Influence of Peer-Model Attributes on Children’s Beliefs and Learning

UNCG Author/Contributor (non-UNCG co-authors, if there are any, appear on document)
Dale H. Schunk, Dean (Creator)
The University of North Carolina at Greensboro (UNCG )
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Abstract: Schunk, Hanson, and Cox (1987) investigated the effects of peer-model attributes on children's self-efficacy (i.e., perceived capabilities) and skill. Children enrolled in below-grade-level classes for mathematics instruction observed either one or three same-sex peers demonstrating rapid (mastery model) or gradual (coping model) acquisition of fraction skills, after which they received instruction. Observing a single coping model, multiple coping models, or multiple mastery models led to higher self-efficacy for learning, more rapid problem-solving during the instructional sessions, and higher posttest self-efficacy and skill than did observing a single mastery model. Children who observed coping models (single or multiple) judged themselves similar in competence to the models; children who observed mastery-models judged themselves less competent than the models.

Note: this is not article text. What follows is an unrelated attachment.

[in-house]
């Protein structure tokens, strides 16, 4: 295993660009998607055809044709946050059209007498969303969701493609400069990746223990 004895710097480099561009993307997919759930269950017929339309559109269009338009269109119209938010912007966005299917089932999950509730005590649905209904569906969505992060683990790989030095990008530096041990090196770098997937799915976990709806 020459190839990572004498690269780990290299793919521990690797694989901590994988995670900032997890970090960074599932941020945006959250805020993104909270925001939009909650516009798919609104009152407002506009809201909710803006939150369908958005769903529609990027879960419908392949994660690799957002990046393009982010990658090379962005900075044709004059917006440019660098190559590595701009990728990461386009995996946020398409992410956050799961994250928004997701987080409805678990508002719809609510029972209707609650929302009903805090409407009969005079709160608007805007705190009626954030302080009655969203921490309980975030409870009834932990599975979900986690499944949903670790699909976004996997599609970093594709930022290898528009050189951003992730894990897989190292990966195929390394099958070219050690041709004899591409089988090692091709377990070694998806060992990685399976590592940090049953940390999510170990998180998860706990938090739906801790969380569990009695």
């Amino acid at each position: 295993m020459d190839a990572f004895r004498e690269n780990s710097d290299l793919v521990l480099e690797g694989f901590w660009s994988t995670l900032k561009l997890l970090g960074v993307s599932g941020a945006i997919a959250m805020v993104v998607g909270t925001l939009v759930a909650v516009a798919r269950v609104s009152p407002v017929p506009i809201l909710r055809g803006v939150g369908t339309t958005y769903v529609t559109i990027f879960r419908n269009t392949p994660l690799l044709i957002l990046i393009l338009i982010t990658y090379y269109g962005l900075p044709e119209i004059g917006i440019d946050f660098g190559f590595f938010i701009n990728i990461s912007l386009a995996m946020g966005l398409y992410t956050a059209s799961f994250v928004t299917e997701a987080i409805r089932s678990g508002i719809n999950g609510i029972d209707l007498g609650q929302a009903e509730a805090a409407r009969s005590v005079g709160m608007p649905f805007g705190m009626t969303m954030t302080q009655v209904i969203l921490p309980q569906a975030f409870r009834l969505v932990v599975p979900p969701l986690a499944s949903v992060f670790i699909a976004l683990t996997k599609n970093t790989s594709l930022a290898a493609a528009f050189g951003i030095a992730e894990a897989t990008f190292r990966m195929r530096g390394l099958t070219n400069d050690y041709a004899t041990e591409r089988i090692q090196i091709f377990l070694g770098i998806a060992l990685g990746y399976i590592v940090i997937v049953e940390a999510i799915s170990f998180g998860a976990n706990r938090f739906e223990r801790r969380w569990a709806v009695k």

Additional Information

Journal of Educational Psychology, 81, 431-434.
Language: English
Date: 1989
Children, Theory of learning, Peer influence, Peer pressure, Students, Education

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